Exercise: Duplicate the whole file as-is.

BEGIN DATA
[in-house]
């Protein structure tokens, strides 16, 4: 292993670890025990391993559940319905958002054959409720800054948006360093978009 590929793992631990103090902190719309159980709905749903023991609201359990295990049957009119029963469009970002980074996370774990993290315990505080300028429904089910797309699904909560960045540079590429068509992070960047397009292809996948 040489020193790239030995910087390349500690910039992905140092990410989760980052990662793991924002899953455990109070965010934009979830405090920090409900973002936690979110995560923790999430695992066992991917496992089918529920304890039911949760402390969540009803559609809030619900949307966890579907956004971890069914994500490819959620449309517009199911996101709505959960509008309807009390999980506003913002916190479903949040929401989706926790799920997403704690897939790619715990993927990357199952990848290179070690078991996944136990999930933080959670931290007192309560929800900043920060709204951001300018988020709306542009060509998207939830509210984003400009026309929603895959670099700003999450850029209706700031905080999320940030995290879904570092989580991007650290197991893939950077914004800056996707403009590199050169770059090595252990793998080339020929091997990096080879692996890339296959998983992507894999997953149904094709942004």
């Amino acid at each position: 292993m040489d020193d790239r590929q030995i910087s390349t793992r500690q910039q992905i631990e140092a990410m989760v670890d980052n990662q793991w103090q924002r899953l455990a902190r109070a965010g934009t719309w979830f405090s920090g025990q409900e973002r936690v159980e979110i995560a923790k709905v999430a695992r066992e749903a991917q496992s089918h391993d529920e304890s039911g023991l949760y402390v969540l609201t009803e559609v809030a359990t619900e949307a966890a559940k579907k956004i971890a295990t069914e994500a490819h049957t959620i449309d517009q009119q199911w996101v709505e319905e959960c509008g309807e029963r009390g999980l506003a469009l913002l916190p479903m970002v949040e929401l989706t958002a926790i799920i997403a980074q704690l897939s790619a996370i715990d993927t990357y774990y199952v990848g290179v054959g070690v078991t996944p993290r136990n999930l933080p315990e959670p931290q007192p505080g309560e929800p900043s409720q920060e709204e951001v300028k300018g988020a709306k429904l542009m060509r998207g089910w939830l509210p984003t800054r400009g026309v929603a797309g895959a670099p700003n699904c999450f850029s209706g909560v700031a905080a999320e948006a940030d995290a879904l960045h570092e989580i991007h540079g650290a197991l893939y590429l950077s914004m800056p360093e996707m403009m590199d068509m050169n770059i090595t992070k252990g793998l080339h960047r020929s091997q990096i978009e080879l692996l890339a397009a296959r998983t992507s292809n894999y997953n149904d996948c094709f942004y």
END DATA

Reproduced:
[in-house]
């Protein structure tokens, strides 16, 4: 292993670890025990391993559940319905958002054959409720800054948006360093978009 590929793992631990103090902190719309159980709905749903023991609201359990295990049957009119029963469009970002980074996370774990993290315990505080300028429904089910797309699904909560960045540079590429068509992070960047397009292809996948 040489020193790239030995910087390349500690910039992905140092990410989760980052990662793991924002899953455990109070965010934009979830405090920090409900973002936690979110995560923790999430695992066992991917496992089918529920304890039911949760402390969540009803559609809030619900949307966890579907956004971890069914994500490819959620449309517009199911996101709505959960509008309807009390999980506003913002916190479903949040929401989706926790799920997403704690897939790619715990993927990357199952990848290179070690078991996944136990999930933080959670931290007192309560929800900043920060709204951001300018988020709306542009060509998207939830509210984003400009026309929603895959670099700003999450850029209706700031905080999320940030995290879904570092989580991007650290197991893939950077914004800056996707403009590199050169770059090595252990793998080339020929091997990096080879692996890339296959998983992507894999997953149904094709942004």
């Amino acid at each position: 292993m040489d020193d790239r590929q030995i910087s390349t793992r500690q910039q992905i631990e140092a990410m989760v670890d980052n990662q793991w103090q924002r899953l455990a902190r109070a965010g934009t719309w979830f405090s920090g025990q409900e973002r936690v159980e979110i995560a923790k709905v999430a695992r066992e749903a991917q496992s089918h391993d529920e304890s039911g023991l949760y402390v969540l609201t009803e559609v809030a359990t619900e949307a966890a559940k579907k956004i971890a295990t069914e994500a490819h049957t959620i449309d517009q009119q199911w996101v709505e319905e959960c509008g309807e029963r009390g999980l506003a469009l913002l916190p479903m970002v949040e929401l989706t958002a926790i799920i997403a980074q704690l897939s790619a996370i715990d993927t990357y774990y199952v990848g290179v054959g070690v078991t996944p993290r136990n999930l933080p315990e959670p931290q007192p505080g309560e929800p900043s409720q920060e709204e951001v300028k300018g988020a709306k429904l542009m060509r998207g089910w939830l509210p984003t800054r400009g026309v929603a797309g895959a670099p700003n699904c999450f850029s209706g909560v700031a905080a999320e948006a940030d995290a879904l960045h570092e989580i991007h540079g650290a197991l893939y590429l950077s914004m800056p360093e996707m403009m590199d068509m050169n770059i090595t992070k252990g793998l080339h960047r020929s091997q990096i978009e080879l692996l890339a397009a296959r998983t992507s292809n894999y997953n149904d996948c094709f942004y």